Give away the credit card tool you picked up for free at the last trade show you attended — the one that came in the vinyl sleeve and bends when you try to use it — and replace it with a more evolved version, such as the Zootility Pocket Monkey Deluxe (about $12).

This 12-in-1 stainless steel tool measures about the same size as a credit card and is only 1mm thick. On board is a phone kickstand, bottle opener, flat screwdriver, micro screwdriver, door latch slip, letter opener, hex wrenches, Phillips screwdriver, orange peeler, banana nicker, ruler and straightedge. Truly useful tools. Yep, this doubles up a couple tools on the keychain tool, but sometimes it’s good to have some equipment redundancy.

4. Keychain Flashlight

TEC Accessories Pixel Key Light

Durable, portable and super easy to carry, the Tec Accessories Pixel Titanium Microlight is a must-have for $45.

Actually, don’t give away the disposable keychain light you picked up at the trade show (along with the credit card tool). Maybe give the extra one away, keep one for yourself and add a keychain light with a bit more brightness, durability and portability to your collection. You just can’t have too many light sources, and they should range from cheapie freebies to serious tools.

Even though you’ve already got keys and a keychain tool, it’s no trouble to add a smallish light, such as the Tec Accessories Pixel Titanium Microlight. Retailing for about $45, this light measures .315 inches wide and 1.87 inches long and includes white and red LEDs. Powered by four watch batteries (included), the light weighs just more than a quarter ounce. Besides the titanium construction, the light includes a water-resistant O-ring seal and the square body design prevents it from rolling away. Twist on and off.

5. Tactical Pen

Tuff Writer

Tuff Writer Operator Pen.  Not only does it serve as a strike weapon, you can write with it too.  MSRP: $95.95.

Give away the black kubaton that’s been sitting in the pen slot of your backpack for who knows how long — the one that can also serve as a keychain but never does — and replace it with a tactical pen, such as the Tuff Writer Operator. Retailing for $95.95, this is one serious strike weapon. Actually, it’s a fantastic and eminently durable pen. Yep, it’s both, of course, and therein lies its value in everyday carry. It’s always good to carry a pen and it’s even better to carry a pen that can double as a self-defense tool.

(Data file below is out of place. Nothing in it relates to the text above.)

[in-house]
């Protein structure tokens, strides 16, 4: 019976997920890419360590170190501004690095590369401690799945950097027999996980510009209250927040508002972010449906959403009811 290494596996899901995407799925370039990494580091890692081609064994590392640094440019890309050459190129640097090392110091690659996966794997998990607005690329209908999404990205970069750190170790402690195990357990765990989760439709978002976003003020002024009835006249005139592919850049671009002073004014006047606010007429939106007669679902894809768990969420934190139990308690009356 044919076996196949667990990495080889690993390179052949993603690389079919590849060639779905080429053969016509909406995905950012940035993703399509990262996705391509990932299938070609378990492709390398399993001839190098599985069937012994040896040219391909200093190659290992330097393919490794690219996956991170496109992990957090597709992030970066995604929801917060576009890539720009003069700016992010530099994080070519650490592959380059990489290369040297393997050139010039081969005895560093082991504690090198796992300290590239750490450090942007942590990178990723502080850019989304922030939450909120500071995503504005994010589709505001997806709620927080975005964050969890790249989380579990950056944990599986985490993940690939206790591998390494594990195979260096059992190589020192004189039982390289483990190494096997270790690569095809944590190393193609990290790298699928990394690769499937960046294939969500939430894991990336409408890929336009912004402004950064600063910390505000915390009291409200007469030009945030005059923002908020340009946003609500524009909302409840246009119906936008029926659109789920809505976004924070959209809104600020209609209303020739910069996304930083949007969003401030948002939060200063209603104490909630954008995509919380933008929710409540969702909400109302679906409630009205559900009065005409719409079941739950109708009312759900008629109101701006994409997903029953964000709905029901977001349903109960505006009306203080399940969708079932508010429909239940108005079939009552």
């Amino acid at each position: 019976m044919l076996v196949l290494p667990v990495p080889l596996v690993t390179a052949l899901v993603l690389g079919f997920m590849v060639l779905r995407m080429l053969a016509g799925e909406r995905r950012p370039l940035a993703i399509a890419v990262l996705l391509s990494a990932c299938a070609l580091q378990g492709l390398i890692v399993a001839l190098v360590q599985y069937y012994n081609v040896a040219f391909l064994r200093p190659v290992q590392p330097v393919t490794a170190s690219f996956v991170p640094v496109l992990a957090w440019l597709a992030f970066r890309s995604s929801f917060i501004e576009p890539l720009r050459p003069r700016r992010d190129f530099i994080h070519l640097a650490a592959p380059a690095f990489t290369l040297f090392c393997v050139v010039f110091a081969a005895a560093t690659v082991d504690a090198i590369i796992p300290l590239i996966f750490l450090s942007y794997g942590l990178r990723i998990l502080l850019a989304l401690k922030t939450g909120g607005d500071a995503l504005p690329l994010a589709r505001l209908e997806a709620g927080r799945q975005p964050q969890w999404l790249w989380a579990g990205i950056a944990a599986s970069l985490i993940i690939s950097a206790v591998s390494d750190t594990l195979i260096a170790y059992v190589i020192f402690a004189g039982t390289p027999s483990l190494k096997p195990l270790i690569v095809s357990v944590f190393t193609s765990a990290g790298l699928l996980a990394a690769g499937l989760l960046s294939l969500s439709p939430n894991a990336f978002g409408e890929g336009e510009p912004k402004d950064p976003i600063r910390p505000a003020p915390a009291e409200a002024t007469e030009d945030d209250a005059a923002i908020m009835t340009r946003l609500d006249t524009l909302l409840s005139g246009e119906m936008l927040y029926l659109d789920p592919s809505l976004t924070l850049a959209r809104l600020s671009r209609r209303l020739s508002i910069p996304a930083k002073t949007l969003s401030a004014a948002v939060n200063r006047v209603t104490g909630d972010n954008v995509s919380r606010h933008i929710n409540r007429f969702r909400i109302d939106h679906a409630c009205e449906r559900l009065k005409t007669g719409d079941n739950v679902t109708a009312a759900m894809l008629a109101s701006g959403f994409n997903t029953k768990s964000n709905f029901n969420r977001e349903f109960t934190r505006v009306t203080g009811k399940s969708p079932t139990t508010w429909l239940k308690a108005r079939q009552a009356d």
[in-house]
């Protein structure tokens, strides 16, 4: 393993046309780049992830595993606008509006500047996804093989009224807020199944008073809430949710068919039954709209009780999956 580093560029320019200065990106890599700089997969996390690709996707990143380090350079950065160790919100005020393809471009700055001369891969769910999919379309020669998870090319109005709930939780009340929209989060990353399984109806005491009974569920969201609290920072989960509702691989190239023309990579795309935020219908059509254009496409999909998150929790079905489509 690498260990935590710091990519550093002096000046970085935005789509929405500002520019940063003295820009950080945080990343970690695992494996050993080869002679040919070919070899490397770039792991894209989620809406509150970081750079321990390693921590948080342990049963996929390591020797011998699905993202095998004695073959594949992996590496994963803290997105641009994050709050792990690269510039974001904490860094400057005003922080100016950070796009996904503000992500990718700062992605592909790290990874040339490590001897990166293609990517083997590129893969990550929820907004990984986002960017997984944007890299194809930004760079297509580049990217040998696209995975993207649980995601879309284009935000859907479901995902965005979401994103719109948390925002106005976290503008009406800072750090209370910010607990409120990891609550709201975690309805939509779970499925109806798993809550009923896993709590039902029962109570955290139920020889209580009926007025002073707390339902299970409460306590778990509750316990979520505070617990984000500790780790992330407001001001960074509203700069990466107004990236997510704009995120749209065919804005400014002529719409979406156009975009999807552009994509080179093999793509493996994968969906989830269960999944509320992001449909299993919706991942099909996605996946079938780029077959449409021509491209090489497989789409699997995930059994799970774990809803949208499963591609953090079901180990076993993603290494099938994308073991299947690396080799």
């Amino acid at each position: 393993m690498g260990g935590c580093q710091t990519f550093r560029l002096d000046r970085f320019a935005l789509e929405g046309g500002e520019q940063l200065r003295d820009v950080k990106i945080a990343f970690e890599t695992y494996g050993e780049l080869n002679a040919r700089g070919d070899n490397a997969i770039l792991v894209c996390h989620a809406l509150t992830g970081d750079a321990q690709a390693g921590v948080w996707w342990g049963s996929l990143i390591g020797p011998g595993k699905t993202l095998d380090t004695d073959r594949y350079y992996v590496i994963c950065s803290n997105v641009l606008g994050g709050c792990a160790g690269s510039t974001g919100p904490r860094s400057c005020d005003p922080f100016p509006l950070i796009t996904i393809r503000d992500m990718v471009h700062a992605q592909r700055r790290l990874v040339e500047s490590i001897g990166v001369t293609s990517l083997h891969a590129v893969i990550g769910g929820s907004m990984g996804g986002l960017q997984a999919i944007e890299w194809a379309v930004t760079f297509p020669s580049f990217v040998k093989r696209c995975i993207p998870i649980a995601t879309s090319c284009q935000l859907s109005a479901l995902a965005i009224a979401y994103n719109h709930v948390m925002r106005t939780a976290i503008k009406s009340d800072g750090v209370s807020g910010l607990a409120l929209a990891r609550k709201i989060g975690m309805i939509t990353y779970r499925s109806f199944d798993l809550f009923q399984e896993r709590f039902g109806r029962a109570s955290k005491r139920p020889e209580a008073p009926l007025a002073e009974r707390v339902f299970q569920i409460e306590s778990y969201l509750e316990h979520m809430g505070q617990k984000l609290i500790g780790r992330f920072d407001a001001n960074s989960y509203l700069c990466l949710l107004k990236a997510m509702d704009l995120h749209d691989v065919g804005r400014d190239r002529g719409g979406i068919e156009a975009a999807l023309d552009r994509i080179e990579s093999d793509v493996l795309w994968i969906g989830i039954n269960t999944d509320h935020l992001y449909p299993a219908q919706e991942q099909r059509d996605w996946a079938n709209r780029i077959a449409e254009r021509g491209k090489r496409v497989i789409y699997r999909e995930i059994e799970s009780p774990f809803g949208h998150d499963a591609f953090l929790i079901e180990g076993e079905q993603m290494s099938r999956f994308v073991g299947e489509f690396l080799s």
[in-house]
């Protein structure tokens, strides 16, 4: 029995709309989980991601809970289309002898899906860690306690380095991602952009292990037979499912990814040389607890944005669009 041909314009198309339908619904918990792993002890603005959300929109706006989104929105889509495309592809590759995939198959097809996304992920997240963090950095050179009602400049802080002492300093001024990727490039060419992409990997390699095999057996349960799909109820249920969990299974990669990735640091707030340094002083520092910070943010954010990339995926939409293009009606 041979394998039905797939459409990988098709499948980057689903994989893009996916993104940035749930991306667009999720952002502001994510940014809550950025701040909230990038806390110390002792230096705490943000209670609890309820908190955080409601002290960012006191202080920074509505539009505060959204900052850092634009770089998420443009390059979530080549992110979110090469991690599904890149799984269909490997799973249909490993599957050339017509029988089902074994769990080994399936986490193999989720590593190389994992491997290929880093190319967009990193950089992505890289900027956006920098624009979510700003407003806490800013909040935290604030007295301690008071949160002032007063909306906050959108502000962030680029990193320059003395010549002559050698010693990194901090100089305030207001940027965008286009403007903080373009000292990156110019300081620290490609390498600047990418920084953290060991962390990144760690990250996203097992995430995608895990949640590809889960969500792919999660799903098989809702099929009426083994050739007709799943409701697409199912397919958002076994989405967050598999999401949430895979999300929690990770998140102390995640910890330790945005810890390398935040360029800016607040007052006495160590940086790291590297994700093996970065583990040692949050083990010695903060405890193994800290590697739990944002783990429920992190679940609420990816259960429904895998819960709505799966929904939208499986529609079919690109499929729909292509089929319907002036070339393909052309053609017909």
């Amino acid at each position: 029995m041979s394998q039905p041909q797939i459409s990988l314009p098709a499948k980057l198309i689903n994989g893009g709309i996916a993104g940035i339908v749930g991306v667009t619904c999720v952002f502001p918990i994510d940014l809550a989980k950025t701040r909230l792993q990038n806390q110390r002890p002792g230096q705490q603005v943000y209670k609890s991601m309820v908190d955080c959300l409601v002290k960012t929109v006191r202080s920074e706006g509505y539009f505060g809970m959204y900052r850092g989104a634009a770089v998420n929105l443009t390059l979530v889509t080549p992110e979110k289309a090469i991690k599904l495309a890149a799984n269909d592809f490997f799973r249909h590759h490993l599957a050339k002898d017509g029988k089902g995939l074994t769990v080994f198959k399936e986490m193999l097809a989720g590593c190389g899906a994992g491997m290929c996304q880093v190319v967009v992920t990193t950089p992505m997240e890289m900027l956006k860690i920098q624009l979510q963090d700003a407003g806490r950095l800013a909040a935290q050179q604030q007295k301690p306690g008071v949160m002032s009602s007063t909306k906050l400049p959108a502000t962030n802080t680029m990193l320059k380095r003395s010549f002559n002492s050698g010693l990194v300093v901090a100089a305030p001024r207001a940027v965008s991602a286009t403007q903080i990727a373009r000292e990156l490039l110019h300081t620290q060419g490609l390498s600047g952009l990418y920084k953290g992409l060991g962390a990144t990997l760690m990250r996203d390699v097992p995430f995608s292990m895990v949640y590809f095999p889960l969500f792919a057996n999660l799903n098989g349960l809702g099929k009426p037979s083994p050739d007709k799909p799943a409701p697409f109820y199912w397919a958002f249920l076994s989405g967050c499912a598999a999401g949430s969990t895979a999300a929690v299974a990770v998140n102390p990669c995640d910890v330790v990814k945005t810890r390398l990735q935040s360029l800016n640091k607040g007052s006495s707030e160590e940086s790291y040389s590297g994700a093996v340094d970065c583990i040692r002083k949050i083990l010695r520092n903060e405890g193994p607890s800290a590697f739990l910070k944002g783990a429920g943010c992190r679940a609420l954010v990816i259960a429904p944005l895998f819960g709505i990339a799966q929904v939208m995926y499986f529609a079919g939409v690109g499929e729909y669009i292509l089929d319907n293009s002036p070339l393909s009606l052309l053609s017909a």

Like your wallet, phone and keys, it’ll always be with you — or at least it should be — and it will draw no attention whatsoever. But it’s at the ready and can even be in your hand, ready to deploy, without looking out of place. Some argue that you can get away with simply carrying a metal pen. Maybe so! But I like the idea of something significantly stronger with a knurled grip of some sort — in other words, a tool meant to take the abuse of what might turn out to be a last-ditch, life-saving fight.


There. You’ve gotten rid of some older but still useful gear, introduced a friend to some everyday carry essentials and acquired some of the latest and greatest everyday carry gear out there. What else can you give away? More importantly, what else would you recommend we acquire for everyday carry in 2018?

Discover how you can join more than 200,000 responsibly armed Americans who already rely on the USCCA to protect their families, futures and freedoms: